The world watches as major US aid package moves to the House for a showdown

After a bruising five months of negotiations, the US Senate passed a $95B aid package for Ukraine, Israel, and Taiwan just before sunrise on Tuesday (local time), in a 70-29 vote.

The bill, which now needs to pass the House, includes support for Ukraine’s defence against Russia, Israel’s conflict with Hamas, regional efforts to deter aggression by China, and humanitarian aid for Palestinians and Ukrainians.

By today’s standards, the vote was remarkably bipartisan, with leaders backing it for similar reasons: the Senate minority leader said it’s about rebuilding the US military and restoring US credibility, while the majority leader said Moscow, Tehran, and Beijing will “act accordingly” if the US fails to defend its allies.

In passing the bill, the Senate overcame two main objections: 26 senators argued the US should focus more on priorities back home, and another three objected to aiding Israel given the death toll in Gaza.

So what happens next?

That’s for the House to decide:

  • The Speaker (Mike Johnson) can decide there’ll be no vote at all
  • If he calls a vote and it passes, it goes to President Biden for signature
  • If the House instead rejects the bill, we’re back to square one
  • Or the House could split the bill and send its parts back to the Senate (though the Senate first combined them to push it all through), and
  • Some have even flagged the possibility of using a ‘discharge petition‘ to bypass the Speaker and force a House vote, though this rare move would need serious bipartisan buy-in

So for now, it’ll come down to whether Speaker Johnson puts the bill to a vote. There’ve only been a handful of modern instances where such a bipartisan Senate bill hasn’t gone to a House vote, and Johnson himself has previously backed the bill’s ideas. If this bill went to a vote, there’s a solid chance it’d pass.

But in his initial statement after the Senate vote, Johnson gave a pretty strong indication he won’t bring the bill to a House vote because it “fails to address America’s border crisis”. The Hill also points out that if he brings the Senate bill to a vote, he risks “a revolt from conservatives; a bid to end his Speakership”.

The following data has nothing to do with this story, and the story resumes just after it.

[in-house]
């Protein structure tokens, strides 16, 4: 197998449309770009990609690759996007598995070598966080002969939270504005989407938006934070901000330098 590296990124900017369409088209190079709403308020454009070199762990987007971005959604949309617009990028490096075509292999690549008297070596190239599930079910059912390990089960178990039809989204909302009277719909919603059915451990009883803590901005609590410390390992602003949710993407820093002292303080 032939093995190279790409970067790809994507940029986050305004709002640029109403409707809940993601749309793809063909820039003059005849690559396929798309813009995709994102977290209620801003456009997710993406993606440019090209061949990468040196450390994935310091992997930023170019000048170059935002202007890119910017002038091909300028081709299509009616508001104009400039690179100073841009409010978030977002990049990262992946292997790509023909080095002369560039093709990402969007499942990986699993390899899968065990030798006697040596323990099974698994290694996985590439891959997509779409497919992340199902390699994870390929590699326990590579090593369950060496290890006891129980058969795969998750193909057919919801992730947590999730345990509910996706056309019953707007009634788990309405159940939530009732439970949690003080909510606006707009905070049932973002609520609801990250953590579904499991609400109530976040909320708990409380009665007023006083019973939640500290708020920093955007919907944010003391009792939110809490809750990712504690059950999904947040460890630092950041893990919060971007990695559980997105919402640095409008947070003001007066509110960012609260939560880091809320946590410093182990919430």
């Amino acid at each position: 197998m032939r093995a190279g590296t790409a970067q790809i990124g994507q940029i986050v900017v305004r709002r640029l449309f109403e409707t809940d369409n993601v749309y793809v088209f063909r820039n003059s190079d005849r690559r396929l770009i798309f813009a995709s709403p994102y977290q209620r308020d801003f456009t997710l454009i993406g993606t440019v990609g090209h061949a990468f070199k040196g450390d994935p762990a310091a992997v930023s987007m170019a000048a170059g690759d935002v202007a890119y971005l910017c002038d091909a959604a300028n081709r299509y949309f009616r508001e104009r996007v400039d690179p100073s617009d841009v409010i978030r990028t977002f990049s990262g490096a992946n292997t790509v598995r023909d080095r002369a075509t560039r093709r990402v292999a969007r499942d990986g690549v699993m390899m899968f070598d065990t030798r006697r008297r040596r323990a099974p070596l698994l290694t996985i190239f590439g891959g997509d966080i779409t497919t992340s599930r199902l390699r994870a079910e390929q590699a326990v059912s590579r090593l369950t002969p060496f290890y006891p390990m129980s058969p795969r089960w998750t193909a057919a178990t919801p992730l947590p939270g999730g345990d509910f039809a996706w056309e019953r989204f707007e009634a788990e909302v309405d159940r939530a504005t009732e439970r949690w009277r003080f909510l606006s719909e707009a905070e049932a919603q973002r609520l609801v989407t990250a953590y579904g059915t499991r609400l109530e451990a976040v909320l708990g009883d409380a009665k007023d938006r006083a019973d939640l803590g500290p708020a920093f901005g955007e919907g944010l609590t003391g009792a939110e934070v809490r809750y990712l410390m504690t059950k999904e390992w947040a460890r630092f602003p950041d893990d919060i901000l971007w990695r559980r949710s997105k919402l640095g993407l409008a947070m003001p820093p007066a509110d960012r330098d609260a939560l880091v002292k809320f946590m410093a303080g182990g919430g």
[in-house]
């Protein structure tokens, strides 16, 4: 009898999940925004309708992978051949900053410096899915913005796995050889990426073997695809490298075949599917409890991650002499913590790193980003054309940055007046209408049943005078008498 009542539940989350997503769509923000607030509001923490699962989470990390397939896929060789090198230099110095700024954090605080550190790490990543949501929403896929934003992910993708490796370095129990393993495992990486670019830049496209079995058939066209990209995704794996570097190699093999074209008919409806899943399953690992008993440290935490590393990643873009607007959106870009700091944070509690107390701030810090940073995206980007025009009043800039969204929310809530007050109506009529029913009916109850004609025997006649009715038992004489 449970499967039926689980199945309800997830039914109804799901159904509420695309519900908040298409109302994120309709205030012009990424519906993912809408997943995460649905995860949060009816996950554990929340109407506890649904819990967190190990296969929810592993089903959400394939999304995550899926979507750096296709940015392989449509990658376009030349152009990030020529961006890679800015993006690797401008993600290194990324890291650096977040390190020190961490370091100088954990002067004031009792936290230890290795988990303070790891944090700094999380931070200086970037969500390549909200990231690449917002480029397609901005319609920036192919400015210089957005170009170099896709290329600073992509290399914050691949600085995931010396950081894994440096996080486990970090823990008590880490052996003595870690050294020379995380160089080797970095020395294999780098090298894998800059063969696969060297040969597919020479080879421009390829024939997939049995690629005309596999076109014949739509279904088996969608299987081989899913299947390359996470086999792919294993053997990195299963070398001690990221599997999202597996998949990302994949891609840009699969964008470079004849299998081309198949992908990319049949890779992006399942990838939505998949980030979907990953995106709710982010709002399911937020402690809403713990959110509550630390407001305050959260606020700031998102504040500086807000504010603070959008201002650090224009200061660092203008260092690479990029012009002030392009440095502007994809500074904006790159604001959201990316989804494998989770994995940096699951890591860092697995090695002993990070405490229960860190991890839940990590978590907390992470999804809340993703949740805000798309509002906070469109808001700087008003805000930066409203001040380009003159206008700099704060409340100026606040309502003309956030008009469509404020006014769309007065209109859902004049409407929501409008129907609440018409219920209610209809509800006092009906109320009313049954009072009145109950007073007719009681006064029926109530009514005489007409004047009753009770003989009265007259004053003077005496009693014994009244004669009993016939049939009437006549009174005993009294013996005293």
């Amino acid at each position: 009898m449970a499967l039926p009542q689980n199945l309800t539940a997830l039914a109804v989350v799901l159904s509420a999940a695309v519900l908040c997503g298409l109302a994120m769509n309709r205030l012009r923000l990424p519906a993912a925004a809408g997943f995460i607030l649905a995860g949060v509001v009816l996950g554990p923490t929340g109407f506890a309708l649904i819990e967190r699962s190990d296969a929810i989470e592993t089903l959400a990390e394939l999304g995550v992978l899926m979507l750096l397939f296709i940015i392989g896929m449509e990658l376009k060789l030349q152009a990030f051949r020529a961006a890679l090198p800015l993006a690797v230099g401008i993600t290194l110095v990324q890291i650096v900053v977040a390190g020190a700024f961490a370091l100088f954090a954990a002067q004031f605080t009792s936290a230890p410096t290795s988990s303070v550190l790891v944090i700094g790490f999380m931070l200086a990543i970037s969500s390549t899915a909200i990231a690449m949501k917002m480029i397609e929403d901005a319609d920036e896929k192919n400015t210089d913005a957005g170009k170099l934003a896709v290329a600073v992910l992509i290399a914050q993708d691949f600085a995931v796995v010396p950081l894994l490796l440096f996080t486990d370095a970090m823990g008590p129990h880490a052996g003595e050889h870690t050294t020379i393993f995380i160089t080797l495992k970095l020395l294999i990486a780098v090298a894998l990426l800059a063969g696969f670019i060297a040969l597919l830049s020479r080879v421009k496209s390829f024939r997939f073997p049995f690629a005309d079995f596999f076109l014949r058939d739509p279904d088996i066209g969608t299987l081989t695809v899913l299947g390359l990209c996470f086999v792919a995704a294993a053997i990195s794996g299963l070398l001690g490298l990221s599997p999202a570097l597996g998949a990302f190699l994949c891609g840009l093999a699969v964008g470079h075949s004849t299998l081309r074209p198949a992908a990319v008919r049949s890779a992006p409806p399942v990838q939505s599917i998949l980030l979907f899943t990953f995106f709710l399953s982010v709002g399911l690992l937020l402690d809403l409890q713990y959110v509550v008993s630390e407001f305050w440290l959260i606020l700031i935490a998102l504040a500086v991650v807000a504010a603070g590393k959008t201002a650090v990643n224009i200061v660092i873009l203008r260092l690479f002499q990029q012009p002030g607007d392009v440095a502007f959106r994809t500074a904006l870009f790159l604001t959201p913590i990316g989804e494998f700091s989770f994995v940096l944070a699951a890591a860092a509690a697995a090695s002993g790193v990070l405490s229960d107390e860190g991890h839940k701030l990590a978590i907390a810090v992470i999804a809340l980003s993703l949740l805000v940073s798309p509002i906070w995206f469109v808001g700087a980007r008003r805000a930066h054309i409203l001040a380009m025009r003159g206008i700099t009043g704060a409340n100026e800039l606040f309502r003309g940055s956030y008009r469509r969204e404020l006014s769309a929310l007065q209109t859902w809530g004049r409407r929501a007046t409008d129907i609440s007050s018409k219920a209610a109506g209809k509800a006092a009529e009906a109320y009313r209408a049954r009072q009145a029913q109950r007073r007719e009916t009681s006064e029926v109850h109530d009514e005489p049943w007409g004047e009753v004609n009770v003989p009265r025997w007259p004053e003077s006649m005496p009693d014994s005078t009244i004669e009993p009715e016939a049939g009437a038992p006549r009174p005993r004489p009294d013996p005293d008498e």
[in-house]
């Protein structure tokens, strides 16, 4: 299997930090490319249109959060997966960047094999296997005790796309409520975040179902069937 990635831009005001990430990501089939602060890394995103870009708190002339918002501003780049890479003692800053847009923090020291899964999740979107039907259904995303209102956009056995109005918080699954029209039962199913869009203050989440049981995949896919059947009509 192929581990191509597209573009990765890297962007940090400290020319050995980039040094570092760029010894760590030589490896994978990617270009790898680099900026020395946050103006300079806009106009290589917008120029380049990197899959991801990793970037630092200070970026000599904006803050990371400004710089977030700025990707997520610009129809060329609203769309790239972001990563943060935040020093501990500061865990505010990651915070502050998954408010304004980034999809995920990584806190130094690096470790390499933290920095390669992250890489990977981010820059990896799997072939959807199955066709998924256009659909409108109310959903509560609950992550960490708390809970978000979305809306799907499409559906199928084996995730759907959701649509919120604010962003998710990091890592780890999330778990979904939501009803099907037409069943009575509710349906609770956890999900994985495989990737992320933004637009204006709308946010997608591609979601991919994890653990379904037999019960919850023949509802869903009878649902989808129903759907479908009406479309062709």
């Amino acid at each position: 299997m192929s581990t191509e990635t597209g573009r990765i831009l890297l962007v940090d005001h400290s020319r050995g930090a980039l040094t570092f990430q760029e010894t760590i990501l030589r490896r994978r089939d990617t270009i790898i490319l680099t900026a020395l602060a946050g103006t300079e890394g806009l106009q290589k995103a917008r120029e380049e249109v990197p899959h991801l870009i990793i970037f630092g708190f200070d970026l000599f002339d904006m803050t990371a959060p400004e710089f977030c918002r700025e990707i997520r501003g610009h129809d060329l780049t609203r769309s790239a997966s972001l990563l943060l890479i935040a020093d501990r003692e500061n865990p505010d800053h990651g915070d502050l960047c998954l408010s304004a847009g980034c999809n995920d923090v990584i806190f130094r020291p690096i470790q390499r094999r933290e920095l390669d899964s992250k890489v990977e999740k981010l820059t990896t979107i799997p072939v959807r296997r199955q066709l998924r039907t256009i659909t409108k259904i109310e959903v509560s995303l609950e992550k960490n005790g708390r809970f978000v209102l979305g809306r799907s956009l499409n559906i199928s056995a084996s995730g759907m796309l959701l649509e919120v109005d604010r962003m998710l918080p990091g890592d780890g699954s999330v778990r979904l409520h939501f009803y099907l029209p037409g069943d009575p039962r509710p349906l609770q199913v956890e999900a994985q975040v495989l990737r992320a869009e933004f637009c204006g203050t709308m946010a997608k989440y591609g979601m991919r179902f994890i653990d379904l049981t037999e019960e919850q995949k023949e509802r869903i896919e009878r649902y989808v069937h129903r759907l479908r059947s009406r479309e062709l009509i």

Whatever happens, the current legislative schedule means we might not have any answers until the end of February, or later.


This Senate Bill is trying to do a few things at the same time: ensure Putin’s invasion of Ukraine fails, deter China from attempting something similar on Taiwan, and send a message generally that rumours of America’s demise are greatly exaggerated.

So, what we’re watching play out in Congress is really about how the US sees itself in the 21st century. For most of our lifetimes, the US has seen the value in upholding the post-WWII order it helped build (and yes, which it’s also undermined).

But the costs of upholding that order are now higher than ever. At the same time, for those countries that want to maintain the current world order, the costs of the US pulling up its drawbridge are now higher than ever, too.

So leaders from Kyiv to Canberra and Tokyo to Taipei will be watching what the House does and, we suspect, hoping Churchill was right when he reflected on similar frustrations from WWII: “You can always count on the Americans to do the right thing, after they have exhausted all the other possibilities.

Also worth noting:

  • An earlier bipartisan Senate bill last week included major border reforms, but was voted down by its original Republican backers after the party’s presidential frontrunner (former president Donald Trump) opposed it.
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